Spring was mellow this year. There was some cold weather, but more dry than wet weather, which was good for calving. Calf losses should be minimal, while keeping in mind that a 4 percent calf death rate is not abnormal. Even when the weather is good, the calving season has some good and bad days.
Not all of the calves will survive, even with the most pristine management. However, this is a good time to evaluate each calf loss and ask what else could have been done. Be sure to make a note of it for next year. That being said, the breeding season will soon be here, so next year’s calving note is not that futuristic.
Are the cows ready? Attention needs to turn to the cows and ponder if they are ready for breeding. Winter effects will vary, but for those cows that used up some conditioning during the cold winter, spring feed is critical to meet lactation needs, as well pending reproductive needs.
A quick review of typical winter impacts on cattle should start in November as the calves and cows part ways. The cows quit lactating and generally will gain some weight prior to winter. Most cows are in midgestation, so the demands of pregnancy are minimal. Also, fall or crop aftermath grazing provides good nutrition that lets the cows start the winter gaining weight.
The cows will do fine during November, December and January, and ideally will gain 1.5 pounds per day. Typically, the cows will weigh in at 1,400 to 1,500 pounds, depending on the genetics involved in the cow herd, and we hope they will have a body condition score of 5 or 6.
Even if the cows are smaller or larger, the key is the body condition score. Regardless of size, the body condition score should be 5 or 6. In other words, a producer should see some flesh on wintered cows. If these conditions are met, then the cows were conditioned for calving.
Why the discussion of winter cow conditioning now? It’s because cows that are fed well prior to calving will rebreed much better than those that are not. Producers need to reflect back on winter feeding to assess potential problems during the breeding season adequately.
A simple ration of 30 pounds of hay (adjusted to the size of the cow, approximately 1.8 to 2.2 percent of body weight), which primarily is made of good grass hay and approximately 20 percent alfalfa, would have been good last winter.
The hope is that these same nutritional inputs during calving will maintain the cows. However, once calved, cows need extra inputs. The change in the weight of the cow and condition score post-calving is a function of the birth of the calf, subsequent lactation or milk production, and environmental effects.
Associated calving weight loss easily could be 90-plus pounds of calf (average birth weight) and, according to work done at Oklahoma State University, 20 pounds or more of uterus and placental membranes and almost 2 gallons of placental fluid. Total calving weight loss alone could be 130 pounds or more.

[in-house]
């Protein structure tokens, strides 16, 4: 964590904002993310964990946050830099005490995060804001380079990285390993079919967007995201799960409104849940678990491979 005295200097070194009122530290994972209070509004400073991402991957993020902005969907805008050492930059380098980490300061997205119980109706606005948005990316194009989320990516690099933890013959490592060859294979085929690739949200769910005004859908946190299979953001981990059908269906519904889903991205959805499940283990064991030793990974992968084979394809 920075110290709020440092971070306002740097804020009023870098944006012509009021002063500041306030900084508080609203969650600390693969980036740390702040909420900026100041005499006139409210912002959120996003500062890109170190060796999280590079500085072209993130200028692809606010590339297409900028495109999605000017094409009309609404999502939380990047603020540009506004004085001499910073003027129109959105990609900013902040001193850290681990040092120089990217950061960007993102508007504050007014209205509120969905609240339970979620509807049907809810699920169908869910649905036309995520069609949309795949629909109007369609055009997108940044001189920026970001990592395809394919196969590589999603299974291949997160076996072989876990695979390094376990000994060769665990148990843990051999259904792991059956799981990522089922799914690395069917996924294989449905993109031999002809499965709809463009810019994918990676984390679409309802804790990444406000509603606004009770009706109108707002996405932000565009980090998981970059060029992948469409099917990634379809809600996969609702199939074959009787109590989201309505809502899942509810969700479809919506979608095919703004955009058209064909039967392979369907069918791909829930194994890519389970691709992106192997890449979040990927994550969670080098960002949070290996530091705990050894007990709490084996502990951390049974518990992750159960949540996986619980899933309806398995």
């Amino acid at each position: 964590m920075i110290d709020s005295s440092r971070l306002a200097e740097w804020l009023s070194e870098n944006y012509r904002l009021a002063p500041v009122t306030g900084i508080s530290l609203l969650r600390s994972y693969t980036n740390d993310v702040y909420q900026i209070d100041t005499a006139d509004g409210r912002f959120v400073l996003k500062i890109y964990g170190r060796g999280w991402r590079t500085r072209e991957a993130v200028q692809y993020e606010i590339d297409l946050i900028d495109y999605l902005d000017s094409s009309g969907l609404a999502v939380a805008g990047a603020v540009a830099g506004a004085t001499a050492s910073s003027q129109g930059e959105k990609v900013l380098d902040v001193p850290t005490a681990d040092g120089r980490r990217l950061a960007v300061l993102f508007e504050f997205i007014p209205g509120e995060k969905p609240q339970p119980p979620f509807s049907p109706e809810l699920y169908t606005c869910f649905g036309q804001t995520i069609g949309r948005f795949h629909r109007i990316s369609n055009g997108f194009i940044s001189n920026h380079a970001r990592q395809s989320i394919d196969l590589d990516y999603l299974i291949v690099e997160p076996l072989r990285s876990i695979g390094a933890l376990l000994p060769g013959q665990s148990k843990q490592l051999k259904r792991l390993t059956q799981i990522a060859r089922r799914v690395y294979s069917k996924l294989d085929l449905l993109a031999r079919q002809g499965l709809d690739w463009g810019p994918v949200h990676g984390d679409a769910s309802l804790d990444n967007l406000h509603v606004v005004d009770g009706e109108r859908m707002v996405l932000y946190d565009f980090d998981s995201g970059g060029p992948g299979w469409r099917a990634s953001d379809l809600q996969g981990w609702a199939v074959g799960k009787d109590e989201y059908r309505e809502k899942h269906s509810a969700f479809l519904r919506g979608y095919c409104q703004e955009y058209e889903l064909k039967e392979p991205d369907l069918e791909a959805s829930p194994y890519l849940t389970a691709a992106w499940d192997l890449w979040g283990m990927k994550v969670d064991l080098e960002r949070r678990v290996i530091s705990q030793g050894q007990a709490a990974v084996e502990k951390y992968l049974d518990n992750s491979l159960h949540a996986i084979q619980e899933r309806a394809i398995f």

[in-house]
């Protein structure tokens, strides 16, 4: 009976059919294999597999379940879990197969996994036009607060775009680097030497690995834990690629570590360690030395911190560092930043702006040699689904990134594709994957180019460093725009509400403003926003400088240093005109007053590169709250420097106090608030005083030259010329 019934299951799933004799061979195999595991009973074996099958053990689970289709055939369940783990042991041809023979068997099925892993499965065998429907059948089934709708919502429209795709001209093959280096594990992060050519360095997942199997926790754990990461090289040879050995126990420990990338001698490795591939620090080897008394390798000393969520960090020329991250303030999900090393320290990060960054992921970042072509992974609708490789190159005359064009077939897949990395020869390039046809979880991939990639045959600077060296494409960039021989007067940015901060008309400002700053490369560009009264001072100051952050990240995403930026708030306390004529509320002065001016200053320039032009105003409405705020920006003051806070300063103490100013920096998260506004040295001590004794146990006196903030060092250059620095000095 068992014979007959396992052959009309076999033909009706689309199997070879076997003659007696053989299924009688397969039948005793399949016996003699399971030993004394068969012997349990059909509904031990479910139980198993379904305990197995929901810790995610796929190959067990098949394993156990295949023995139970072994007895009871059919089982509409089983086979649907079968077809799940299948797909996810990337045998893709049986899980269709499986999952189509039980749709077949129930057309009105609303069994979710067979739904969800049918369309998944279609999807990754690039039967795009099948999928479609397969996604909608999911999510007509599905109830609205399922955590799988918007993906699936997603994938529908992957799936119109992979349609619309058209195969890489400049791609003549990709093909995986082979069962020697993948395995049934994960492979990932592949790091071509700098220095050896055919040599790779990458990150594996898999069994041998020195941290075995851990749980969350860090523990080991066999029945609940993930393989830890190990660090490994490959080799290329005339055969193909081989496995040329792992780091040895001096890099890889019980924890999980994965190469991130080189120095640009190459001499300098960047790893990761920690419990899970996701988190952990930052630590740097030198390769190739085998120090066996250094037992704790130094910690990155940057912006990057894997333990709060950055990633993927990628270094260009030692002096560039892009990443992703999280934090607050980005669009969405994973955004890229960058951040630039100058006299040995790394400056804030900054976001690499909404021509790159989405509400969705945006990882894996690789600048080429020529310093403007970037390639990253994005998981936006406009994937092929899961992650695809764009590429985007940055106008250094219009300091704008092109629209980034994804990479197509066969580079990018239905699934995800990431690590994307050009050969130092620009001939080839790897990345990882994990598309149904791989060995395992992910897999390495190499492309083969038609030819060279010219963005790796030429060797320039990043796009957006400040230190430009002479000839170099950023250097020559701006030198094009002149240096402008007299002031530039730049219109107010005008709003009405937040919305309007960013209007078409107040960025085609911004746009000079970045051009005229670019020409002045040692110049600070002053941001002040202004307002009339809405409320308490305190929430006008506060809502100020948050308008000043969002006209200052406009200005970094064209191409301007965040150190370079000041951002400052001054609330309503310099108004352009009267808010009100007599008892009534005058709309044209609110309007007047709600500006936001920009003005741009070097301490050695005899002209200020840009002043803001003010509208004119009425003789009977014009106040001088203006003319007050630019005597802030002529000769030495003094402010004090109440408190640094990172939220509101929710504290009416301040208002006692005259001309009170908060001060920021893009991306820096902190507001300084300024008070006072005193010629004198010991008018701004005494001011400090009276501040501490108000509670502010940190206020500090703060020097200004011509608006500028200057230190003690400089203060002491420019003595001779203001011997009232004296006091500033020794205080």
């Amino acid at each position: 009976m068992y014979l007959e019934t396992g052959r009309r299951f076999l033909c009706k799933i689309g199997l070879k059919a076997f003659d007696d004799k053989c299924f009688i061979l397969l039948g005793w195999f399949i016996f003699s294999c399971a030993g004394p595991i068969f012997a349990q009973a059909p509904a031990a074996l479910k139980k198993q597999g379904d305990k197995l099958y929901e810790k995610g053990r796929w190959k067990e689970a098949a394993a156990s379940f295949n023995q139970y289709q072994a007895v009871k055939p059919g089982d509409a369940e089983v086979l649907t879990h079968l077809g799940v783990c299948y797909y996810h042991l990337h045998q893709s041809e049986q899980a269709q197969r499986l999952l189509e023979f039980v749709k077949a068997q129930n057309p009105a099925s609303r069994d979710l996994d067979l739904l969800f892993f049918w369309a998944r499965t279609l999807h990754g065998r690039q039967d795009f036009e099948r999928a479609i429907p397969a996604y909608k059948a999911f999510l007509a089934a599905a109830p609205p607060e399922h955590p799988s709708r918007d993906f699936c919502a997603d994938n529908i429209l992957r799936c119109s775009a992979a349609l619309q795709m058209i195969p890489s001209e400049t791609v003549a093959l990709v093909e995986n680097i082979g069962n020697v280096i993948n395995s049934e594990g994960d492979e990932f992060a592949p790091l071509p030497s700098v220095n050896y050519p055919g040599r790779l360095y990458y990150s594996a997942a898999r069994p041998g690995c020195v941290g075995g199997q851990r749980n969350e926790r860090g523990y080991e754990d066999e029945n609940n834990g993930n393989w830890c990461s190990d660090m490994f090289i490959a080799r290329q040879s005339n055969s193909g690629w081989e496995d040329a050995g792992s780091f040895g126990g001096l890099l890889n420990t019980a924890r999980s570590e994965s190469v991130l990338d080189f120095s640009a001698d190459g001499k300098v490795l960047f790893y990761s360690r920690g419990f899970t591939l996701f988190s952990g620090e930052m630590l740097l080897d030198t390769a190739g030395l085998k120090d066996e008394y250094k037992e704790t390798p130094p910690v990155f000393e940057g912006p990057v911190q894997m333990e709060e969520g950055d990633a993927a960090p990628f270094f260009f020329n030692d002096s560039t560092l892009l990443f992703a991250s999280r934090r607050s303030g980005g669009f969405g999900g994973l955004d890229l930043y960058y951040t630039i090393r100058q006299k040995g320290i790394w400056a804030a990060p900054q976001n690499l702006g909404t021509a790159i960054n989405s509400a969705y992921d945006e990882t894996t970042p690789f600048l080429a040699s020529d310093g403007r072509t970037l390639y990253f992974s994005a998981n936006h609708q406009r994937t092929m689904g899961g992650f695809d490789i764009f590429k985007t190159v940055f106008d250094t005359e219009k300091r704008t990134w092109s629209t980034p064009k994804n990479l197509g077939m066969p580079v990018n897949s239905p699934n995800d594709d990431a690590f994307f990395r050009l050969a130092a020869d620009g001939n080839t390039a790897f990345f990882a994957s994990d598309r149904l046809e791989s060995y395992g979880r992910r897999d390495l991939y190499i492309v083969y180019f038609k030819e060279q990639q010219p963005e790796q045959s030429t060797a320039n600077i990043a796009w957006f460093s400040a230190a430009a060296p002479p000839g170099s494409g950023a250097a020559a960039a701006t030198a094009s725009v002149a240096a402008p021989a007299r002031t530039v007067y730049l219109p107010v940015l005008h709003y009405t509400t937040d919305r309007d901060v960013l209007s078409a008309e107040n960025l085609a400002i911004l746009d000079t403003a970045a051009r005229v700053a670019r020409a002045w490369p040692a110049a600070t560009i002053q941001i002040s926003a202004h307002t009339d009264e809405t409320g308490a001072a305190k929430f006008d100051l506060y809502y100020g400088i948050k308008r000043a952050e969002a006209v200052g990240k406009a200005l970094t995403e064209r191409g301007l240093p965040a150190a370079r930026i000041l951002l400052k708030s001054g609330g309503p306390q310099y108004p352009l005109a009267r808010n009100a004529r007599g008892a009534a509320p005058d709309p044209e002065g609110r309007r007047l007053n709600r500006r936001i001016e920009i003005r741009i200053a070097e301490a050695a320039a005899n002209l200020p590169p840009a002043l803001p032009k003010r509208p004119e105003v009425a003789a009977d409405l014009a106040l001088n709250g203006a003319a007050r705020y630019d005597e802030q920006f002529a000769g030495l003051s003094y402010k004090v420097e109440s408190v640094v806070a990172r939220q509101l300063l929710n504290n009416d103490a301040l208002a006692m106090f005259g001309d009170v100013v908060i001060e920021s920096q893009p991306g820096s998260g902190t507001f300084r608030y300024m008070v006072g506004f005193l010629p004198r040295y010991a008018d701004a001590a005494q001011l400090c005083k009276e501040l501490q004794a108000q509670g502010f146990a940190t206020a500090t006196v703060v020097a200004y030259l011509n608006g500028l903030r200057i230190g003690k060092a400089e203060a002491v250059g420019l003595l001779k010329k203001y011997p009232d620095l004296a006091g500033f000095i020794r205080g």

Are these cows maintaining their actual weight and condition once calved? If not, nutritional adjustments need to be made to assure adequate future breeding. These adjustments should not be delayed because every day of lost weight means a delayed onset of the breeding season.
Not untypical, what was once a herd of 1,400- to 1,500-pound cows is now a herd of 1,200- to 1,300-pound cows that are looking a bit thinner. The loss of calf weight and weight associated with birthing is not a nutritional concern, but the loss of actual cow body weight is. If cows lose 50 to 80 pounds of actual body weight following calving, in terms of total cow weight, the cows may have lost almost 5 percent of their body weight. Various studies have indicated that one body condition score is equal to 60 to 80 pounds of actual weight, thus the loss of condition.
Now is the time for a managerial time-out. From a producer perspective, he or she needs to review the current status of the cow herd and contemplate how to get the cows to regain their lost weight. Following calving, increasing feed amounts by 10 to 20 percent will help the cows maintain and regain body weight prior to grass turnout and achieve a suitable body condition for breeding.
Cows that are losing weight or thin prior to breeding means delayed breeding and open cows next year. Check with the herd nutritionist to make sure the current nutritional protocol is meeting needs of your cows. Cows will lose weight if they are milking more than predicted, the environment has been rougher than thought or simply not enough feed is being fed.
Do not wait because poor conditioning impacts breeding.
May you find all your ear tags.